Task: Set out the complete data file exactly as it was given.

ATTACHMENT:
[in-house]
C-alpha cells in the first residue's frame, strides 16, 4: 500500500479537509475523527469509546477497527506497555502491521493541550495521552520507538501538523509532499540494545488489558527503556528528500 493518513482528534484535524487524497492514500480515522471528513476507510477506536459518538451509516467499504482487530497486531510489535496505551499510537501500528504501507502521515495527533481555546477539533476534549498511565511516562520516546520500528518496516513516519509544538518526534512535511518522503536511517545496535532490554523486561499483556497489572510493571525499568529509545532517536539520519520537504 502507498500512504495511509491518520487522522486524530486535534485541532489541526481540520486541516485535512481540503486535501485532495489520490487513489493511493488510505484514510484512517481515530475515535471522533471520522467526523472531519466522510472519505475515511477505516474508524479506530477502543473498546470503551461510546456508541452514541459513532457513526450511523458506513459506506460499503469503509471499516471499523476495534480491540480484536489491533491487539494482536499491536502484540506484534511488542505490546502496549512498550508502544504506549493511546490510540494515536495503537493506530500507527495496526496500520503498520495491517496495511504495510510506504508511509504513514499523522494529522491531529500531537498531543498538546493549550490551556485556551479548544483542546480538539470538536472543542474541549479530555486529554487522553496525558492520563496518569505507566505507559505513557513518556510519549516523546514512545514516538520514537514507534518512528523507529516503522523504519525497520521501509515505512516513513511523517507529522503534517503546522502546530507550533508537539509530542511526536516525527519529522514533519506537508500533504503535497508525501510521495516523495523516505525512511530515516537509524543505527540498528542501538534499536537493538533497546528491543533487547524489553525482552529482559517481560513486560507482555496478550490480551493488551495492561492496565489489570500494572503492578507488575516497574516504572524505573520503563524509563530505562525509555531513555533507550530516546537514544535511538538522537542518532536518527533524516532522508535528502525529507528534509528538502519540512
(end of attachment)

[in-house]
C-alpha cells in the first residue's frame, strides 16, 4: 500500500479537509475523527469509546477497527506497555502491521493541550495521552520507538501538523509532499540494545488489558527503556528528500 493518513482528534484535524487524497492514500480515522471528513476507510477506536459518538451509516467499504482487530497486531510489535496505551499510537501500528504501507502521515495527533481555546477539533476534549498511565511516562520516546520500528518496516513516519509544538518526534512535511518522503536511517545496535532490554523486561499483556497489572510493571525499568529509545532517536539520519520537504 502507498500512504495511509491518520487522522486524530486535534485541532489541526481540520486541516485535512481540503486535501485532495489520490487513489493511493488510505484514510484512517481515530475515535471522533471520522467526523472531519466522510472519505475515511477505516474508524479506530477502543473498546470503551461510546456508541452514541459513532457513526450511523458506513459506506460499503469503509471499516471499523476495534480491540480484536489491533491487539494482536499491536502484540506484534511488542505490546502496549512498550508502544504506549493511546490510540494515536495503537493506530500507527495496526496500520503498520495491517496495511504495510510506504508511509504513514499523522494529522491531529500531537498531543498538546493549550490551556485556551479548544483542546480538539470538536472543542474541549479530555486529554487522553496525558492520563496518569505507566505507559505513557513518556510519549516523546514512545514516538520514537514507534518512528523507529516503522523504519525497520521501509515505512516513513511523517507529522503534517503546522502546530507550533508537539509530542511526536516525527519529522514533519506537508500533504503535497508525501510521495516523495523516505525512511530515516537509524543505527540498528542501538534499536537493538533497546528491543533487547524489553525482552529482559517481560513486560507482555496478550490480551493488551495492561492496565489489570500494572503492578507488575516497574516504572524505573520503563524509563530505562525509555531513555533507550530516546537514544535511538538522537542518532536518527533524516532522508535528502525529507528534509528538502519540512